4. How can environmental and social issues impact the mix of products you currently sell? Successful companies understand how a range of new issues will affect their future sales. These issues may include, but aren’t limited to, current and future raw material requirements and scarcity, population shifts, new energy mixes and technology, carbon issues, and local labour practices.  Companies identify and measure these issues and take action to protect against weaknesses. For example, businesses may sell off brands or lines of business that are still profitable before they collapse or buy a new line of business to tap into growth areas or bolster an existing a strength.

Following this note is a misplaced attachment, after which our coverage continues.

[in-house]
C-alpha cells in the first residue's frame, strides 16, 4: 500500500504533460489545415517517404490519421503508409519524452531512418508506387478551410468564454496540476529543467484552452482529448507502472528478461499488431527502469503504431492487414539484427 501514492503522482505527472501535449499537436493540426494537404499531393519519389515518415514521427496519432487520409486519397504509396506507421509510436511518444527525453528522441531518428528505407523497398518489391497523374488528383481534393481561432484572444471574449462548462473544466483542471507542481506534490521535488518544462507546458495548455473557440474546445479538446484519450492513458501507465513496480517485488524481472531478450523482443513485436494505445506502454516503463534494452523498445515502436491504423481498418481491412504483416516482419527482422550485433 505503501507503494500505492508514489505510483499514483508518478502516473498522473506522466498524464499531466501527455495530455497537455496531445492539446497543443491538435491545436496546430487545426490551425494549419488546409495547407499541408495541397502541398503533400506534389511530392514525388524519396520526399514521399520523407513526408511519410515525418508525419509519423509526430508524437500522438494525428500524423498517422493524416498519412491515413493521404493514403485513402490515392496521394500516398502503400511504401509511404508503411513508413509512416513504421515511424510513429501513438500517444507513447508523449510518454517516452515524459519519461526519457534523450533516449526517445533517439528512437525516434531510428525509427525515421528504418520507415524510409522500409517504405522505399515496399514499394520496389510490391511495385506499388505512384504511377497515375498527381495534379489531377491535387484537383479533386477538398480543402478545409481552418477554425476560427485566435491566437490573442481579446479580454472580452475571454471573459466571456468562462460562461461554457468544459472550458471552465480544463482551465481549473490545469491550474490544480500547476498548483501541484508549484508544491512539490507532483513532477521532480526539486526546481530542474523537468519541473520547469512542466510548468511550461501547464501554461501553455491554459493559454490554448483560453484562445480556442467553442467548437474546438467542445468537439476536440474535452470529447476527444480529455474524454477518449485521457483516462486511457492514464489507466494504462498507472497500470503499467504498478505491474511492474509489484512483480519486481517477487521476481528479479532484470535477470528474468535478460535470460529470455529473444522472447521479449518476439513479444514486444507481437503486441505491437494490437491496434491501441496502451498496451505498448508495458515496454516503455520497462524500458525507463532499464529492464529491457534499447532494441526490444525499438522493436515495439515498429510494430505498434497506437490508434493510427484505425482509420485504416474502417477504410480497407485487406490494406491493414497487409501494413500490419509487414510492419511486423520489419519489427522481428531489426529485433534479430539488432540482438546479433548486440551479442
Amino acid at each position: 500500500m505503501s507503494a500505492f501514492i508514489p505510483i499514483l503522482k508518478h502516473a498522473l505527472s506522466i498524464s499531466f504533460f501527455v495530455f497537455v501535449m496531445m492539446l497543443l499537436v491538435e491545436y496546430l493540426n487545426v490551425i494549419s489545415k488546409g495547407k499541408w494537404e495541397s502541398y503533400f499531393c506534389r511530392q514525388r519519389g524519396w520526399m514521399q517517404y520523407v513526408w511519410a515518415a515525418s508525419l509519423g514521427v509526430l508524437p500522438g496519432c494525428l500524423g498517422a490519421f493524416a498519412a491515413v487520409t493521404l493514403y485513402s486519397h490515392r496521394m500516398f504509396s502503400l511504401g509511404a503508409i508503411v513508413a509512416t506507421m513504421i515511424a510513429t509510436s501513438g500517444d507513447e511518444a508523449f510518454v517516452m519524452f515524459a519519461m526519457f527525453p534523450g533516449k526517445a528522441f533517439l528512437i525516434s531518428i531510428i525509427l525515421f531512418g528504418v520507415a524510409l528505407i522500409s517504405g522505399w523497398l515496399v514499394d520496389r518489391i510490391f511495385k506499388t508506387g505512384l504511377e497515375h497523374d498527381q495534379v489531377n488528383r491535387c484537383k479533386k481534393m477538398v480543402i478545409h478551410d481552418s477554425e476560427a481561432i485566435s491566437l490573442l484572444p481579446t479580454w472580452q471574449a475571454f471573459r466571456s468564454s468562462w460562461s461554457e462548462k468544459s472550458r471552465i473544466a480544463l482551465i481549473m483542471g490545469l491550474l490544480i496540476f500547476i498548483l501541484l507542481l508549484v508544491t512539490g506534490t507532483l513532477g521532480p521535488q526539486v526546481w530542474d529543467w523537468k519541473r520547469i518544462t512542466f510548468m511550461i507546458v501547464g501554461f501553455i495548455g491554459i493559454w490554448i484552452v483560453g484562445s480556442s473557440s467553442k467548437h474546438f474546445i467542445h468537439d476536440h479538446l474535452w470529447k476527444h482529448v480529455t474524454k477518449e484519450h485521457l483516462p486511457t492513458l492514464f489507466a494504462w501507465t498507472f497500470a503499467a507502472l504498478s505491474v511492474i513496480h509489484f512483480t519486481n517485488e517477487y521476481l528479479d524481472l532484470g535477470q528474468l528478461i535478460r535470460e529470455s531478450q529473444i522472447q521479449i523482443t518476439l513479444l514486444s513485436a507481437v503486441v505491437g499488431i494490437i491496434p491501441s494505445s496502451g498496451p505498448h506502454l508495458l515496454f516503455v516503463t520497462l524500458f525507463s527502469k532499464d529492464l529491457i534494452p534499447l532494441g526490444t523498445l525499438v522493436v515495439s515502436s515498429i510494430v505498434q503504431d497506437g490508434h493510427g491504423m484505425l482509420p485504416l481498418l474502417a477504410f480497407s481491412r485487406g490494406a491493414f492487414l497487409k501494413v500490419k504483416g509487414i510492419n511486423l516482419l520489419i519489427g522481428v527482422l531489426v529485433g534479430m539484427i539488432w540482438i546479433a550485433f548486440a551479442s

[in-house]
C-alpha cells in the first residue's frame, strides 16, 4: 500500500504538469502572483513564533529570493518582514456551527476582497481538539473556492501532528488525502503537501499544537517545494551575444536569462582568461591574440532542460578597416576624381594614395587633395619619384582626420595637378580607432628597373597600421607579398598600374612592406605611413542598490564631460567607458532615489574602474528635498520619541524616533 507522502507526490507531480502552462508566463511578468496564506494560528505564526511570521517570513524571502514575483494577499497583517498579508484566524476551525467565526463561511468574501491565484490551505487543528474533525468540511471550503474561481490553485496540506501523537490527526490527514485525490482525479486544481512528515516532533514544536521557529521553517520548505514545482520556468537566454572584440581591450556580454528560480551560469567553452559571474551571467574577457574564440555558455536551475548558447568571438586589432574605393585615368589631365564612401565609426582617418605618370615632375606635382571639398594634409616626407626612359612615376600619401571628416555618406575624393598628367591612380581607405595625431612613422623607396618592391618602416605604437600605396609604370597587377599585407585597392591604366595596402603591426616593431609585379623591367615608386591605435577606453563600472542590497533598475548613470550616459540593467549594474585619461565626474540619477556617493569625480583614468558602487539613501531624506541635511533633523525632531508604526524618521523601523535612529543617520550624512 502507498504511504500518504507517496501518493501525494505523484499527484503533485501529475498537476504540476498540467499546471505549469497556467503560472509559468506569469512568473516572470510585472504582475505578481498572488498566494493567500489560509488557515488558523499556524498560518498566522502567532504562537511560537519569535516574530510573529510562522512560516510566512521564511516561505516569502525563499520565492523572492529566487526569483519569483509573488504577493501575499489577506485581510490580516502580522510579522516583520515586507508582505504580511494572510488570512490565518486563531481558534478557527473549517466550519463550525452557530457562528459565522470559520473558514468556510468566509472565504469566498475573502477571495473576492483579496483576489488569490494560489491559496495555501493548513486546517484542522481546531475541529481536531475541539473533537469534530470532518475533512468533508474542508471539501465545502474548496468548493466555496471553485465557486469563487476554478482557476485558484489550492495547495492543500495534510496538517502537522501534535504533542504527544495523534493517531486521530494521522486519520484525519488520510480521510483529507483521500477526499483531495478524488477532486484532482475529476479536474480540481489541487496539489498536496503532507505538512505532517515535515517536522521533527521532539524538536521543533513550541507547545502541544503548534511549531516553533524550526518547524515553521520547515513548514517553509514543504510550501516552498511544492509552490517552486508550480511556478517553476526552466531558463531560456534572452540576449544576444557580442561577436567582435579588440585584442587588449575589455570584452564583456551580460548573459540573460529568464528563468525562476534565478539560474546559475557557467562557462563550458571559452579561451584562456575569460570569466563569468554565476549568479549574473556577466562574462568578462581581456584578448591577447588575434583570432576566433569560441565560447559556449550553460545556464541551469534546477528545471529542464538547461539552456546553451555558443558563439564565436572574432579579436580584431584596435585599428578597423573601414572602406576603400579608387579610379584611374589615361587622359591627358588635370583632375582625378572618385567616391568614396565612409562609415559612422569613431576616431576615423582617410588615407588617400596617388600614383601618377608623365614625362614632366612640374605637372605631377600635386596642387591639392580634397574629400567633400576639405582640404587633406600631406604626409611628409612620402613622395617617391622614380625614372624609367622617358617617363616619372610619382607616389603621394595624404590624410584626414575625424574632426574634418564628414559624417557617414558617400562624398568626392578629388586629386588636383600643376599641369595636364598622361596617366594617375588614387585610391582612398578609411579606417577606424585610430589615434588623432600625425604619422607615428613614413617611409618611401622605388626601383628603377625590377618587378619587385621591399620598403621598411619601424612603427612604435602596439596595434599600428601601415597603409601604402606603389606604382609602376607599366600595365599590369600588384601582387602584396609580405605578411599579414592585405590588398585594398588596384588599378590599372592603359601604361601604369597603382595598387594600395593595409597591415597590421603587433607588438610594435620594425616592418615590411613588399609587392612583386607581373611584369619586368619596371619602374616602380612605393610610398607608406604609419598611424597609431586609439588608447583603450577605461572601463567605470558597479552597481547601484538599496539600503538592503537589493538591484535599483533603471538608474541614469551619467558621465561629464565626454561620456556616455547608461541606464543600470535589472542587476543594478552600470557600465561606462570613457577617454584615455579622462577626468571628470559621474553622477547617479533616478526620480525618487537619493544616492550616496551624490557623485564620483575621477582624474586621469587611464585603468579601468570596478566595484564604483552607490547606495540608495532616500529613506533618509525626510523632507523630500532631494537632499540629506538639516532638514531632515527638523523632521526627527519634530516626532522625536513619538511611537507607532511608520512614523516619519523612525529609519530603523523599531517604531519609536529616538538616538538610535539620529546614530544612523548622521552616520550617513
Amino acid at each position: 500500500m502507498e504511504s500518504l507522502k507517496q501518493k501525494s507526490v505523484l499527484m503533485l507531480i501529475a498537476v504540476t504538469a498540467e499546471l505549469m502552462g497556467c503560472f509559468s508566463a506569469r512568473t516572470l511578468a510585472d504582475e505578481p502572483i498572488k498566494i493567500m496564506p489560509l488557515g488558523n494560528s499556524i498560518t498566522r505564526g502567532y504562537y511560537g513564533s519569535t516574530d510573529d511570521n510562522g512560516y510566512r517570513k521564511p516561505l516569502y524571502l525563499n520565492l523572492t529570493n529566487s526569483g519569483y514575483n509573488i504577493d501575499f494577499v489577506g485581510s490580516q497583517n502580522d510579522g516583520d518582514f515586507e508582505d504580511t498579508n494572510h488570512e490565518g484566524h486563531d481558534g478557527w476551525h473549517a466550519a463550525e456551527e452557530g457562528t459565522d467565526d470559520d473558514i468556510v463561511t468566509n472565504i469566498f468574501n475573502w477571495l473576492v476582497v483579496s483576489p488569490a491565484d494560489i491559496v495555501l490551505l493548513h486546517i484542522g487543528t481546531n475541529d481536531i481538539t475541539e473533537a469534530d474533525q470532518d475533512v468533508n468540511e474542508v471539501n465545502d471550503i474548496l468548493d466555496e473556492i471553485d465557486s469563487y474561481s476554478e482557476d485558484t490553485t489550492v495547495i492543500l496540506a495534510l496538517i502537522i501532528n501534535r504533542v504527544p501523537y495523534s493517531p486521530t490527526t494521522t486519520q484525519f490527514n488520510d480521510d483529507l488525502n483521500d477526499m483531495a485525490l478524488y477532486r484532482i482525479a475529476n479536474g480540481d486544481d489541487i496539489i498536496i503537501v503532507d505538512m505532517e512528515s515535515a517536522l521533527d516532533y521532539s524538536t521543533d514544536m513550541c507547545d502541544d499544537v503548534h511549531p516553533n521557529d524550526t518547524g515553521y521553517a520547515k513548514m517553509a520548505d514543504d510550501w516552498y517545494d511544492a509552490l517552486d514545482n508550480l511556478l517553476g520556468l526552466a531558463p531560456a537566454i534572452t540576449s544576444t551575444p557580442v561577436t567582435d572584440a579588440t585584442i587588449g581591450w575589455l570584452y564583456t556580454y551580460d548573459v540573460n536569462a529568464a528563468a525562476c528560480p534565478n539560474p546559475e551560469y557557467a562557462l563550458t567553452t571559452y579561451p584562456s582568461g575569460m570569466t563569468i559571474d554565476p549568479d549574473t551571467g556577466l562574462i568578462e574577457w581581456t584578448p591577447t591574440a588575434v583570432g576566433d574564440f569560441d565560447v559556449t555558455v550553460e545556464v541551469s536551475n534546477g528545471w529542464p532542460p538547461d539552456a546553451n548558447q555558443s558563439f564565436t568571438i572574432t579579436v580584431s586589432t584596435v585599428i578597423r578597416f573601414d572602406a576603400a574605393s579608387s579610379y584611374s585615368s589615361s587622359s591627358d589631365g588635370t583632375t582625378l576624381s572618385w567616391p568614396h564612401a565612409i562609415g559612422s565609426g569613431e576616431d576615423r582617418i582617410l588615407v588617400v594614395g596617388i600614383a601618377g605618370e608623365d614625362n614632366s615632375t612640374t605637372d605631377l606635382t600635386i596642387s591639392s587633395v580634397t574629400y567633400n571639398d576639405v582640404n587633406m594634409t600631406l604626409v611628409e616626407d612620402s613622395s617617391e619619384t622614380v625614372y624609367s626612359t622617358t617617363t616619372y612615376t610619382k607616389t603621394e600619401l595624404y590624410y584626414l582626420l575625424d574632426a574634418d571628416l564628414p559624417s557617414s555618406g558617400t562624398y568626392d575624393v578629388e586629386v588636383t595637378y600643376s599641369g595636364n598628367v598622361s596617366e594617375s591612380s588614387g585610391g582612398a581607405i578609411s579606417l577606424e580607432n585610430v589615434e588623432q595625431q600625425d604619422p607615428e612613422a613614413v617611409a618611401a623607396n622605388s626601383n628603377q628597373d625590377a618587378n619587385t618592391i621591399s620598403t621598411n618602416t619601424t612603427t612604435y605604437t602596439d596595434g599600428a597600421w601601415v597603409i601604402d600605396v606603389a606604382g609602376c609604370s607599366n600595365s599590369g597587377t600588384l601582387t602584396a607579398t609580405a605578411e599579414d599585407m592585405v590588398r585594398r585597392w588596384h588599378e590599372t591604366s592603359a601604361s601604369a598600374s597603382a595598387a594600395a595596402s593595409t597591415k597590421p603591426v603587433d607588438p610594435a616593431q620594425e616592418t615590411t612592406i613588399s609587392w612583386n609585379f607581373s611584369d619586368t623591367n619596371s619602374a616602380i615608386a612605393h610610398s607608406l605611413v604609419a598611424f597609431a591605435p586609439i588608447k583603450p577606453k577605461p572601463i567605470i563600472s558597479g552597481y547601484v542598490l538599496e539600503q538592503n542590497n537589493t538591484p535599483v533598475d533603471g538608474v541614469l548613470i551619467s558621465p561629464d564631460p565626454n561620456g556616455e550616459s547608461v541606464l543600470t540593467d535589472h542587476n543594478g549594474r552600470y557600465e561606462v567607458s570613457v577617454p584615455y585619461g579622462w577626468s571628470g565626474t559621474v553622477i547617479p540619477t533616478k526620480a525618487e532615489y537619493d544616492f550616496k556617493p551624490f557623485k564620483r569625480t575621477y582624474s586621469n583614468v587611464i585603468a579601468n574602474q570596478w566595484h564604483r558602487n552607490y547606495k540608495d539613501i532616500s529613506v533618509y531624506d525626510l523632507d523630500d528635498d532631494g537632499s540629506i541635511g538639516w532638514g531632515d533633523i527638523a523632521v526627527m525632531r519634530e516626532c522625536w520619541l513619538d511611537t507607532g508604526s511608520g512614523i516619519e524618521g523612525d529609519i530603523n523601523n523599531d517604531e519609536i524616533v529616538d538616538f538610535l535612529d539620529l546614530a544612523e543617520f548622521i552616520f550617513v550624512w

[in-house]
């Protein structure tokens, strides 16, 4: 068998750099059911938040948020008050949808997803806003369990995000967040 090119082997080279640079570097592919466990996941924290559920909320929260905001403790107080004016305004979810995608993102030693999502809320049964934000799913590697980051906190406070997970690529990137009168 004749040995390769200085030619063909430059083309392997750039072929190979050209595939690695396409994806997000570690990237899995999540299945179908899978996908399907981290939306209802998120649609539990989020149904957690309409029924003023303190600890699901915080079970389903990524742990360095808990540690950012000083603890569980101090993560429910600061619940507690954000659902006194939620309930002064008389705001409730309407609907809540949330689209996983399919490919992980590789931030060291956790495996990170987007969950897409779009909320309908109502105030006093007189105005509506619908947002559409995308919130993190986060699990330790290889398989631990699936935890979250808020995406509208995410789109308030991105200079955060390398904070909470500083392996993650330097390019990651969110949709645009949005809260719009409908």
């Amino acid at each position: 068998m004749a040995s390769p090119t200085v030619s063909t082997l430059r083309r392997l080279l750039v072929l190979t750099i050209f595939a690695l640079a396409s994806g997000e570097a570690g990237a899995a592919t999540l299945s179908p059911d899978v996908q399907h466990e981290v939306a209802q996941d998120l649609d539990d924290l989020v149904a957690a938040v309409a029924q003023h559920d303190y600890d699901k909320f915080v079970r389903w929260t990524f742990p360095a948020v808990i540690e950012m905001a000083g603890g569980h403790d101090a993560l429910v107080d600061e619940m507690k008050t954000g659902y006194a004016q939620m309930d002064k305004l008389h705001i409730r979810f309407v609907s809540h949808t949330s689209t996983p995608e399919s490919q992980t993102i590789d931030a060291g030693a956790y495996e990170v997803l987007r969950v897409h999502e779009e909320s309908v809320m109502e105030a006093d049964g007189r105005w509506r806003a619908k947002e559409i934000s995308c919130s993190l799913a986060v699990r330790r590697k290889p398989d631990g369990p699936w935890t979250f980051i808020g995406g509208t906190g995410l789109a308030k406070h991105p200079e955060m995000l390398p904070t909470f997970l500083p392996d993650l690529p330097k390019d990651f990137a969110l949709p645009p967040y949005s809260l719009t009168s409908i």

5. How can you innovate your current products, including packaging, to capture value from environmental and social trends? Successful companies are obsessed with understanding the latest environmental and social trends to actively innovate and meet new needs. They constantly reduce their products’ resource footprints to lower costs, as well as look for ways to capture value from a product’s end-of-life. They also consider business model innovation to suit new global trends (such as leasing or renting vs. purchasing) before someone else does. They partner widely with NGOs, schools and other groups, both on a local and global scale, to stay savvy and ahead of trends. For example, look at The Ellen MacArthur foundation which was focused on creating a circular economy.